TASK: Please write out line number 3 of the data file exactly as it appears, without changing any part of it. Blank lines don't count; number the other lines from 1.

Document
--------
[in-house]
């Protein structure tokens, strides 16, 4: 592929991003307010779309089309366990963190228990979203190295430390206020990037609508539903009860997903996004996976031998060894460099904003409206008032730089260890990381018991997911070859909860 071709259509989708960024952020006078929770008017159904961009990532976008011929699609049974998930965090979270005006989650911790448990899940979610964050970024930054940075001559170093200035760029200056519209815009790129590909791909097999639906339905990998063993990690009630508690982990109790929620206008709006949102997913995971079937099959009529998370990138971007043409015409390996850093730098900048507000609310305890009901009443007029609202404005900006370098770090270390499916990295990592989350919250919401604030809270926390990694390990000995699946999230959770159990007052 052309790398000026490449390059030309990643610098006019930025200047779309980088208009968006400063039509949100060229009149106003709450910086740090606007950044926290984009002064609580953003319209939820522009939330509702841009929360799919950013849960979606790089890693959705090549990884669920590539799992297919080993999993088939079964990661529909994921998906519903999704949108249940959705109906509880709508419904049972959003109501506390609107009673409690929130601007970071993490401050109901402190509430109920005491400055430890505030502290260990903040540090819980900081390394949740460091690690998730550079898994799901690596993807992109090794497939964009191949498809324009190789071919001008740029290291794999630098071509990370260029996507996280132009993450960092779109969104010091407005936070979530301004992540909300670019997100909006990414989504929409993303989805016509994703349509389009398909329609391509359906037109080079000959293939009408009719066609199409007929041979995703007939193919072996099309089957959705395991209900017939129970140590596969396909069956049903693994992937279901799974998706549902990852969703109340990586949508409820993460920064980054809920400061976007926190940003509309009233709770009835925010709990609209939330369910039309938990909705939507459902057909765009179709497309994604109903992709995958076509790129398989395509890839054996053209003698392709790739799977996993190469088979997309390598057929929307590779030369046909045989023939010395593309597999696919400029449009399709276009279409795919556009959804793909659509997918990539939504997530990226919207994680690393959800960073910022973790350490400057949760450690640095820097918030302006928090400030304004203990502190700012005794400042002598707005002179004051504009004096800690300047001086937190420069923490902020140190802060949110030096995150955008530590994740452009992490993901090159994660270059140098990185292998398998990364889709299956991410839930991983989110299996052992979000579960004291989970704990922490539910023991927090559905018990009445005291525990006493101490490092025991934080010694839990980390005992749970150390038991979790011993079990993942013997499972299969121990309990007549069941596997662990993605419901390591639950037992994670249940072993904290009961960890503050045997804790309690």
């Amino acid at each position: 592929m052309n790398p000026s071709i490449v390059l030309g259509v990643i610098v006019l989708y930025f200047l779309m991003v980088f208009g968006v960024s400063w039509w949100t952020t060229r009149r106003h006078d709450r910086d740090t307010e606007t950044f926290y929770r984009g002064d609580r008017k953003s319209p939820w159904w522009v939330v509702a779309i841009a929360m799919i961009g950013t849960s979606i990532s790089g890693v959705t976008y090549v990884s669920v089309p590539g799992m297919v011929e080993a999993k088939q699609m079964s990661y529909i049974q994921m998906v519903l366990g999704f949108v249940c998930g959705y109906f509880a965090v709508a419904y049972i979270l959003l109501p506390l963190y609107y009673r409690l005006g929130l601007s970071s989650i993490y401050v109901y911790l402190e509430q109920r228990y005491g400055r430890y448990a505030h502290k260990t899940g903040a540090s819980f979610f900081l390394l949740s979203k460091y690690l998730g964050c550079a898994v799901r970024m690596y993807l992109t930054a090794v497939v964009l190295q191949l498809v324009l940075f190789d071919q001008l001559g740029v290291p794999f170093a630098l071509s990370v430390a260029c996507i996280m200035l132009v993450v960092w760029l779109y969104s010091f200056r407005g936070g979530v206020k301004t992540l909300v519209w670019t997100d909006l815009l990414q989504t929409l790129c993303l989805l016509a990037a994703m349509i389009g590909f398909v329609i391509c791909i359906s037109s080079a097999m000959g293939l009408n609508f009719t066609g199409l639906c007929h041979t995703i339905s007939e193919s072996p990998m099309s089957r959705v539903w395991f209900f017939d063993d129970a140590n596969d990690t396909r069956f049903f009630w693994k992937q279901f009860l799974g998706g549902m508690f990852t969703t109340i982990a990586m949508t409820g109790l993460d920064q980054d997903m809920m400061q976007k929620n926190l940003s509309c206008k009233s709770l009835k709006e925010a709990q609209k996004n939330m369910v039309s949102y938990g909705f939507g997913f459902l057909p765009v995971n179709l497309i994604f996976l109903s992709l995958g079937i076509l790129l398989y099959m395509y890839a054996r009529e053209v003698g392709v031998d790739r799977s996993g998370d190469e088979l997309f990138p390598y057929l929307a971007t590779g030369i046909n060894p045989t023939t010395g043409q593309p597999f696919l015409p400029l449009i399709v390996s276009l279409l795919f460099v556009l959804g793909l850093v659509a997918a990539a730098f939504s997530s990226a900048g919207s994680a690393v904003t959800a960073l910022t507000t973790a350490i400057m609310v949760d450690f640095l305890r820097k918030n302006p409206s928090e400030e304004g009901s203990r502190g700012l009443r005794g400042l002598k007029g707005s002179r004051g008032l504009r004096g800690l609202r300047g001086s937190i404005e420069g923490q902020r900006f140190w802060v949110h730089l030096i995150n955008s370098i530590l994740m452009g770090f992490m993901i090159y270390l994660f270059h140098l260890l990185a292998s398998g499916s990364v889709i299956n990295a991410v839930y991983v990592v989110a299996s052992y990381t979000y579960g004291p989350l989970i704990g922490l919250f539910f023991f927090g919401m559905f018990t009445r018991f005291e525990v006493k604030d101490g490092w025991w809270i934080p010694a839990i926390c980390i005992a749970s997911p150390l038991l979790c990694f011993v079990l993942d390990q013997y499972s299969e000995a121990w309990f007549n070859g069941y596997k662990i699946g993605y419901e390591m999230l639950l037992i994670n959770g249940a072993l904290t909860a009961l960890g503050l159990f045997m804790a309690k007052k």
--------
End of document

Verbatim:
């Amino acid at each position: 592929m052309n790398p000026s071709i490449v390059l030309g259509v990643i610098v006019l989708y930025f200047l779309m991003v980088f208009g968006v960024s400063w039509w949100t952020t060229r009149r106003h006078d709450r910086d740090t307010e606007t950044f926290y929770r984009g002064d609580r008017k953003s319209p939820w159904w522009v939330v509702a779309i841009a929360m799919i961009g950013t849960s979606i990532s790089g890693v959705t976008y090549v990884s669920v089309p590539g799992m297919v011929e080993a999993k088939q699609m079964s990661y529909i049974q994921m998906v519903l366990g999704f949108v249940c998930g959705y109906f509880a965090v709508a419904y049972i979270l959003l109501p506390l963190y609107y009673r409690l005006g929130l601007s970071s989650i993490y401050v109901y911790l402190e509430q109920r228990y005491g400055r430890y448990a505030h502290k260990t899940g903040a540090s819980f979610f900081l390394l949740s979203k460091y690690l998730g964050c550079a898994v799901r970024m690596y993807l992109t930054a090794v497939v964009l190295q191949l498809v324009l940075f190789d071919q001008l001559g740029v290291p794999f170093a630098l071509s990370v430390a260029c996507i996280m200035l132009v993450v960092w760029l779109y969104s010091f200056r407005g936070g979530v206020k301004t992540l909300v519209w670019t997100d909006l815009l990414q989504t929409l790129c993303l989805l016509a990037a994703m349509i389009g590909f398909v329609i391509c791909i359906s037109s080079a097999m000959g293939l009408n609508f009719t066609g199409l639906c007929h041979t995703i339905s007939e193919s072996p990998m099309s089957r959705v539903w395991f209900f017939d063993d129970a140590n596969d990690t396909r069956f049903f009630w693994k992937q279901f009860l799974g998706g549902m508690f990852t969703t109340i982990a990586m949508t409820g109790l993460d920064q980054d997903m809920m400061q976007k929620n926190l940003s509309c206008k009233s709770l009835k709006e925010a709990q609209k996004n939330m369910v039309s949102y938990g909705f939507g997913f459902l057909p765009v995971n179709l497309i994604f996976l109903s992709l995958g079937i076509l790129l398989y099959m395509y890839a054996r009529e053209v003698g392709v031998d790739r799977s996993g998370d190469e088979l997309f990138p390598y057929l929307a971007t590779g030369i046909n060894p045989t023939t010395g043409q593309p597999f696919l015409p400029l449009i399709v390996s276009l279409l795919f460099v556009l959804g793909l850093v659509a997918a990539a730098f939504s997530s990226a900048g919207s994680a690393v904003t959800a960073l910022t507000t973790a350490i400057m609310v949760d450690f640095l305890r820097k918030n302006p409206s928090e400030e304004g009901s203990r502190g700012l009443r005794g400042l002598k007029g707005s002179r004051g008032l504009r004096g800690l609202r300047g001086s937190i404005e420069g923490q902020r900006f140190w802060v949110h730089l030096i995150n955008s370098i530590l994740m452009g770090f992490m993901i090159y270390l994660f270059h140098l260890l990185a292998s398998g499916s990364v889709i299956n990295a991410v839930y991983v990592v989110a299996s052992y990381t979000y579960g004291p989350l989970i704990g922490l919250f539910f023991f927090g919401m559905f018990t009445r018991f005291e525990v006493k604030d101490g490092w025991w809270i934080p010694a839990i926390c980390i005992a749970s997911p150390l038991l979790c990694f011993v079990l993942d390990q013997y499972s299969e000995a121990w309990f007549n070859g069941y596997k662990i699946g993605y419901e390591m999230l639950l037992i994670n959770g249940a072993l904290t909860a009961l960890g503050l159990f045997m804790a309690k007052k």